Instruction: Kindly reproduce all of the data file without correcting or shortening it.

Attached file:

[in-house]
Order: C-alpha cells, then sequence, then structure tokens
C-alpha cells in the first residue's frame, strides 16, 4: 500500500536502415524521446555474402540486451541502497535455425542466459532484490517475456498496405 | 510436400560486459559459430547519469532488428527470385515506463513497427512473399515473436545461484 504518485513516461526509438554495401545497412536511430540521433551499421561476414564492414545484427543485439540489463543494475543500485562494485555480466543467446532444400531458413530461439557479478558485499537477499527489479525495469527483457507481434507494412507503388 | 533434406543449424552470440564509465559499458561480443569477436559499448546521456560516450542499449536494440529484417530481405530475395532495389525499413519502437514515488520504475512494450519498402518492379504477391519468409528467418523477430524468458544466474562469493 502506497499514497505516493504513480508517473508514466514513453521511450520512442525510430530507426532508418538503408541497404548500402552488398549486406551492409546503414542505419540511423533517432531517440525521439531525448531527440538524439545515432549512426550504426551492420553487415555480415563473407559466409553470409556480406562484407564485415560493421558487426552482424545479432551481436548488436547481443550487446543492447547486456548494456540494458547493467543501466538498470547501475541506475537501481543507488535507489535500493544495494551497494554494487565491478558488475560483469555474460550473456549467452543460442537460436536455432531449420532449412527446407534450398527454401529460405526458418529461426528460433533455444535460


[in-house]
Order: C-alpha cells, then sequence, then structure tokens
C-alpha cells in the first residue's frame, strides 16, 4: 500500500536502415524521446555474402540486451541502497535455425542466459532484490517475456498496405 | 510436400560486459559459430547519469532488428527470385515506463513497427512473399515473436545461484 504518485513516461526509438554495401545497412536511430540521433551499421561476414564492414545484427543485439540489463543494475543500485562494485555480466543467446532444400531458413530461439557479478558485499537477499527489479525495469527483457507481434507494412507503388 | 533434406543449424552470440564509465559499458561480443569477436559499448546521456560516450542499449536494440529484417530481405530475395532495389525499413519502437514515488520504475512494450519498402518492379504477391519468409528467418523477430524468458544466474562469493 502506497499514497505516493504513480508517473508514466514513453521511450520512442525510430530507426532508418538503408541497404548500402552488398549486406551492409546503414542505419540511423533517432531517440525521439531525448531527440538524439545515432549512426550504426551492420553487415555480415563473407559466409553470409556480406562484407564485415560493421558487426552482424545479432551481436548488436547481443550487446543492447547486456548494456540494458547493467543501466538498470547501475541506475537501481543507488535507489535500493544495494551497494554494487565491478558488475560483469555474460550473456549467452543460442537460436536455432531449420532449412527446407534450398527454401529460405526458418529461426528460433533455444535460